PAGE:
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This site provides a selection of royalty free music for use in YouTube videos or personal projects. Download any file in WAV format following the directions provided on the site. ...more
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This site provides a selection of royalty free music for use in YouTube videos or personal projects. Download any file in WAV format following the directions provided on the site. The files offered include a wide variety of genres, just click play to preview. Should you need to provide proof that you have the right to use the music, download the signed PDF authorization included on Royalty Free Music.

tag(s): copyright (50), sound (105), sounds (70)

In the Classroom

Play musical selections for students to "name the instrument" or talk about musical elements and styles in music class. Have partners explore the site to find examples of different rhythms or styles they prefer. Use Royalty Free Music for soft background music during quiet work times in your classroom. Share with students for use in multimedia presentations. Try sharing this resource with students when they are creating podcasts, slideshows, and other media projects. This would also be great for performance groups such as drama clubs or musicals that need background music. Use background music for poetry readings during poetry month. Challenge students to try to make a "sound rebus" story on your class wiki, with words and sound links to tell what happens. Download sound effects and add them, worry-free, to projects or productions. Make sure students realize that "royalty free" does not dismiss the need to give proper credit for their source!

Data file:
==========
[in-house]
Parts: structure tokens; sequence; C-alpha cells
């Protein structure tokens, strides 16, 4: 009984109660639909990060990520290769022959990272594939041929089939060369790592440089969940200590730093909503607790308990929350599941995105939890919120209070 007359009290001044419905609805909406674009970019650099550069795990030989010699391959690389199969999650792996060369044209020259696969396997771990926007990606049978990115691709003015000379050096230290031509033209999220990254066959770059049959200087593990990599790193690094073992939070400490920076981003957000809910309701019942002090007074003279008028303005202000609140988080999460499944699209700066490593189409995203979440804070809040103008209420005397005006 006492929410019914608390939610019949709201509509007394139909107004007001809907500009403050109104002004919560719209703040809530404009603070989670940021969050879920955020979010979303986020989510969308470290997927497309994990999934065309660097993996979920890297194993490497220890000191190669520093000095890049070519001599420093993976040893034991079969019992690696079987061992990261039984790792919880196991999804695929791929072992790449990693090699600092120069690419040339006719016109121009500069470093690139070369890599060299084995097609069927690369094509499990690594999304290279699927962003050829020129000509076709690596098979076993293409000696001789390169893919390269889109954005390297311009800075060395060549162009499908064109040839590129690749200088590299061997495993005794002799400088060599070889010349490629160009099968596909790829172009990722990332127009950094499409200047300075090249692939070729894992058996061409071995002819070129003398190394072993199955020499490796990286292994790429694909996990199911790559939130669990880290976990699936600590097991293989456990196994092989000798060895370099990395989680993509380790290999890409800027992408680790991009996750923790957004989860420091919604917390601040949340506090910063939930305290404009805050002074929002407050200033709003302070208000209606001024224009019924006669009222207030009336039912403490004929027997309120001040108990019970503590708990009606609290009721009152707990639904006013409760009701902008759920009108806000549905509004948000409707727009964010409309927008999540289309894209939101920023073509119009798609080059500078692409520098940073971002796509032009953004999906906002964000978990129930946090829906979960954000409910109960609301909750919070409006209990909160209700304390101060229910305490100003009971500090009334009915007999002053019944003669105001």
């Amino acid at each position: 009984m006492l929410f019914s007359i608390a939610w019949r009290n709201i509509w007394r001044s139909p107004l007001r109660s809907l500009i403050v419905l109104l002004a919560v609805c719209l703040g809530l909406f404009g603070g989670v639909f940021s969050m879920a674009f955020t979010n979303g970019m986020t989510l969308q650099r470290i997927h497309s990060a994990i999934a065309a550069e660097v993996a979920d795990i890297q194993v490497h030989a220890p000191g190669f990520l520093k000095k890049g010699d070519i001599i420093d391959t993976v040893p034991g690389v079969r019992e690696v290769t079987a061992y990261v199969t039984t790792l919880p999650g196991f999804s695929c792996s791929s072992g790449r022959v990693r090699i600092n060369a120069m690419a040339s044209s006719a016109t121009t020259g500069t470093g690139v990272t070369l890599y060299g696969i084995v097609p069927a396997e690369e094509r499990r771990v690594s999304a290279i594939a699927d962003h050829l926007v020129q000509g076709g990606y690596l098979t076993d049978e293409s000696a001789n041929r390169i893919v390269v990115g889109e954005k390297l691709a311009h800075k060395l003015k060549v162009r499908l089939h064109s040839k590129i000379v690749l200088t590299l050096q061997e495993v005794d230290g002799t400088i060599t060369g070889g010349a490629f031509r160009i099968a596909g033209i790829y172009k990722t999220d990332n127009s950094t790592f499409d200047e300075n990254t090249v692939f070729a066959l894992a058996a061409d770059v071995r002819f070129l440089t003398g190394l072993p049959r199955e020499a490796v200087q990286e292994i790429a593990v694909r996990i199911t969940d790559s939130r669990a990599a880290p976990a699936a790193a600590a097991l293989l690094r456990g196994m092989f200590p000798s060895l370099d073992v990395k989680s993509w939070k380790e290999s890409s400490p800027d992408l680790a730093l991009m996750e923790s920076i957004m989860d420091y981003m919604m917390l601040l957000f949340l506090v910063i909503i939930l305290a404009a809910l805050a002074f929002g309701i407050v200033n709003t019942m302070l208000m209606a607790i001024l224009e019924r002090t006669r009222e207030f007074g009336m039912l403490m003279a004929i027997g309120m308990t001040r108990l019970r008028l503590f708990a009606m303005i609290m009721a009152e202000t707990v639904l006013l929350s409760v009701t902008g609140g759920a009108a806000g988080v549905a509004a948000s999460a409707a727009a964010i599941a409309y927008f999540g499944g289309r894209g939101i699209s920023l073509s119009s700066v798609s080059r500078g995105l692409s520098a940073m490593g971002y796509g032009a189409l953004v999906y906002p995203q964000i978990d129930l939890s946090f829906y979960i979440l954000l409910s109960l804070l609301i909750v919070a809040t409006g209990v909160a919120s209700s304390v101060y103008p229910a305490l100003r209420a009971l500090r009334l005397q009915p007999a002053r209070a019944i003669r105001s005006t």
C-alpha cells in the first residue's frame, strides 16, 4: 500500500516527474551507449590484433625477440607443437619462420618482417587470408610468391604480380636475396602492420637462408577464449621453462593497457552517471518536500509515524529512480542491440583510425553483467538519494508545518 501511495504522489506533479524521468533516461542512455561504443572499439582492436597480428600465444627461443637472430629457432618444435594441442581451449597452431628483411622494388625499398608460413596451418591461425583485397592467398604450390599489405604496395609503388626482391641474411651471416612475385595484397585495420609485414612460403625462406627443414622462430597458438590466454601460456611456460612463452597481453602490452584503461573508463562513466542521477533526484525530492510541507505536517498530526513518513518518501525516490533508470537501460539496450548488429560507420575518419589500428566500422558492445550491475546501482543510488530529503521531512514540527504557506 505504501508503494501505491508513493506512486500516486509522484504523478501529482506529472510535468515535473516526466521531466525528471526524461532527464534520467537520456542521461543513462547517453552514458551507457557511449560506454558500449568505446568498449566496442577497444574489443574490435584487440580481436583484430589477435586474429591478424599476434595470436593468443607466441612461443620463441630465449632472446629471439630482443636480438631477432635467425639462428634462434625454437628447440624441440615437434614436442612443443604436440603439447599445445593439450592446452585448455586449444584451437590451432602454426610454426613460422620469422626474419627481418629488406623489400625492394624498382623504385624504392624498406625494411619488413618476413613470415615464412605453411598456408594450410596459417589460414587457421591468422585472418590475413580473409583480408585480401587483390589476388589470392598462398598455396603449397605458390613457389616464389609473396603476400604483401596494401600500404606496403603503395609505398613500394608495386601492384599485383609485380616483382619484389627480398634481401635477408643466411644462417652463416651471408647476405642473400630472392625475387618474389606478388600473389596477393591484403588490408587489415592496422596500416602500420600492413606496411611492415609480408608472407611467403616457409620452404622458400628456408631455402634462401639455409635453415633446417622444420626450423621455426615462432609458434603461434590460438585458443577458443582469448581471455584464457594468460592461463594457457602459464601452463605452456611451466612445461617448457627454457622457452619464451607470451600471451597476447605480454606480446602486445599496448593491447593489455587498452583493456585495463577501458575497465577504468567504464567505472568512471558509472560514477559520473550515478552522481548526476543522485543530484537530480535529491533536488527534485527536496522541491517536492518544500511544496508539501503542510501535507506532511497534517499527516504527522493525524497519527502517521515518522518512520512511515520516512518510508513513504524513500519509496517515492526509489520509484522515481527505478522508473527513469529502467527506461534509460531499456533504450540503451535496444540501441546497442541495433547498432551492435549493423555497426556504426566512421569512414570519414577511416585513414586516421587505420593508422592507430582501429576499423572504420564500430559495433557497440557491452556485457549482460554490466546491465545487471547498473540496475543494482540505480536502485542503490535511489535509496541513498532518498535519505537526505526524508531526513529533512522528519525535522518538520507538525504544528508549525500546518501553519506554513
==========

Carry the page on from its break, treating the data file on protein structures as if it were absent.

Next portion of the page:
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Bingo Card Generator - My Free Bingo Cards

Grades
K to 12
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Create Bingo cards quickly and easily with the Bingo Card Generator. Insert your title, add your list of words, then choose options to personalize the look of your Bingo Cards. ...more